Intermarket analysis shows strength in bonds and gold, but weakness in the Dollar and oil. Strange days indeed. The Intermarket Perfchart below shows performance over the last sixty days, from June 11th to September 3rd. Relative strength in bonds is the first thing that jumps out. Performance for the 20+ Year Treasury ETF (TLT) has been positive the entire time (60 days). In contrast to bonds, oil is the weakest of the intermarket players. Except for a positive blip in early June, performance for the US Oil Fund ETF (light blue) has been negative since mid June. While bonds are up over 10%, oil is down over 10%. Could this be a sign of deflation? For one reason or another, money is clearly moving into bonds. It could be deflationary pressures, slower economic growth or a flight to safety. It is also interesting to note that oil moved lower even as the US Dollar moved lower. Oil usually benefits from weakness in the Dollar. The green line shows the Dollar Bullish ETF (UUP) working its way lower from mid June to early September. Weakness in the Dollar is, however, helping gold, which surged over the last few weeks (pink line).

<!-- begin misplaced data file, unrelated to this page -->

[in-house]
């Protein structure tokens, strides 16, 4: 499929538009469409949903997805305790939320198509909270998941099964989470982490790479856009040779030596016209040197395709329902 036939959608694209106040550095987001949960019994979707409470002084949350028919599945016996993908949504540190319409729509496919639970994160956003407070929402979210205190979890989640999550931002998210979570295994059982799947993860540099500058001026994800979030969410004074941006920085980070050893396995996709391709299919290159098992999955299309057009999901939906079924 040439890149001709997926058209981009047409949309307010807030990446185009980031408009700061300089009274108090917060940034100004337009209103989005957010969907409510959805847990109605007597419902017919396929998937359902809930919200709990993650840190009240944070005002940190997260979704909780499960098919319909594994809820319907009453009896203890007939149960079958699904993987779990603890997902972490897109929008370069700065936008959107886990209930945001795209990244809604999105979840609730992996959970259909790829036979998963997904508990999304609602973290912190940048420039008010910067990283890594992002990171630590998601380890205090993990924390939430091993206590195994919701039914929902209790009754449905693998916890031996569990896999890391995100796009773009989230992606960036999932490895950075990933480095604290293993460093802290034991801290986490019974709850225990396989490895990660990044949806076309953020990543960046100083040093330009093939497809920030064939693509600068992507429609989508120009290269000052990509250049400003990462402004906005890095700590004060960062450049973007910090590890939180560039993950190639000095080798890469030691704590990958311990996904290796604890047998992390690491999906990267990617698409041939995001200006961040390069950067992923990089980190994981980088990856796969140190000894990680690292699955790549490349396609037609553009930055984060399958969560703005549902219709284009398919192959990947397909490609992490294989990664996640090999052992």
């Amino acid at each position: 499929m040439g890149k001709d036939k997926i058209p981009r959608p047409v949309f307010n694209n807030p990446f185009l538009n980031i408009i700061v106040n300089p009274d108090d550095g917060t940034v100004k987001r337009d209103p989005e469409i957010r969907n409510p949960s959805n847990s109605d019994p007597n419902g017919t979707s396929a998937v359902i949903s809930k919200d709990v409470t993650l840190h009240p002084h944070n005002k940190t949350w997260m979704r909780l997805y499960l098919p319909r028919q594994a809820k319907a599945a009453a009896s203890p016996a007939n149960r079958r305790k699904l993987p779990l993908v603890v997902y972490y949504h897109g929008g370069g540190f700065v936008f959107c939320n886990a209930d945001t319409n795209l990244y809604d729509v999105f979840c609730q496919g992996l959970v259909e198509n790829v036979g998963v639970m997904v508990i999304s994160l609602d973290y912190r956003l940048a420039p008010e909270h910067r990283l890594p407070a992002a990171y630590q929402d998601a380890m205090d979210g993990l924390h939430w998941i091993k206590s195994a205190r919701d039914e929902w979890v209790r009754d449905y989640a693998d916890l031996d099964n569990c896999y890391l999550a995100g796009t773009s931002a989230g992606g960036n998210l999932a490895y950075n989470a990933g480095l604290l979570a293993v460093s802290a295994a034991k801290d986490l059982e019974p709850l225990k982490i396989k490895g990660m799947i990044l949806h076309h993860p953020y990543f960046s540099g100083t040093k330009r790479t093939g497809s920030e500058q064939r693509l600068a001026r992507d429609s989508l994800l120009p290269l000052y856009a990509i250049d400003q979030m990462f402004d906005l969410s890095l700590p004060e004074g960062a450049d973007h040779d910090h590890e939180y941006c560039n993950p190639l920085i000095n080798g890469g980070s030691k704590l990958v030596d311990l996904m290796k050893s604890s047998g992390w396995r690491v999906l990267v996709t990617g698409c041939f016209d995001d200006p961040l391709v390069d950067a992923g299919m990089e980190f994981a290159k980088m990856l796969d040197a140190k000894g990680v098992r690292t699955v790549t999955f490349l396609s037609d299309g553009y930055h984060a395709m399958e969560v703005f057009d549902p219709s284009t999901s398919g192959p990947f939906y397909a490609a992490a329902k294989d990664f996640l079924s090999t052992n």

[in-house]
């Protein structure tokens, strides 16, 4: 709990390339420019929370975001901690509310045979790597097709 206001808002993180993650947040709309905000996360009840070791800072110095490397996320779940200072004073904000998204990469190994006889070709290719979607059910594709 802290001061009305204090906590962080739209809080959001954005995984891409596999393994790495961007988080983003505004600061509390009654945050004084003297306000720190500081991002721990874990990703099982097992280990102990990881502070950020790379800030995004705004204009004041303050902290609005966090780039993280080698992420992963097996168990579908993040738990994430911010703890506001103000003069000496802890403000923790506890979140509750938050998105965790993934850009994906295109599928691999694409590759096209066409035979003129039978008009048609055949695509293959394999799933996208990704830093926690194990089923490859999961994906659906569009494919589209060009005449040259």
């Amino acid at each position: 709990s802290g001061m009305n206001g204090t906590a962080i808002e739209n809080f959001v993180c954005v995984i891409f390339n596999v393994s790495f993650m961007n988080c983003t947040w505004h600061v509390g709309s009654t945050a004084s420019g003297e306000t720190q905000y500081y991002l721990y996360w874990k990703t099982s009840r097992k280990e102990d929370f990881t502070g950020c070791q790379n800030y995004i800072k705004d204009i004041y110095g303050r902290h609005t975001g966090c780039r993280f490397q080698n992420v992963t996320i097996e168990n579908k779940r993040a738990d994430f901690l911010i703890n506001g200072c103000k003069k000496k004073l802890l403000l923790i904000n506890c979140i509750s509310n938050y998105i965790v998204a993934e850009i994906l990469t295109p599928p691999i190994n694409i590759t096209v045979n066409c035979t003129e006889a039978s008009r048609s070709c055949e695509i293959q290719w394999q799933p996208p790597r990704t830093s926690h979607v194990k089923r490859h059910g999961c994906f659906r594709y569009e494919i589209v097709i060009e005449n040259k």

Click this chart to see details.

Arthur Hill
About the author: , CMT, is the Chief Technical Strategist at Focusing predominantly on US equities and ETFs, his systematic approach of identifying trend, finding signals within the trend, and setting key price levels has made him an esteemed market technician. Arthur has written articles for numerous financial publications including Barrons and Stocks & Commodities Magazine. In addition to his Chartered Market Technician (CMT) designation, he holds an MBA from the Cass Business School at City University in London. Learn More
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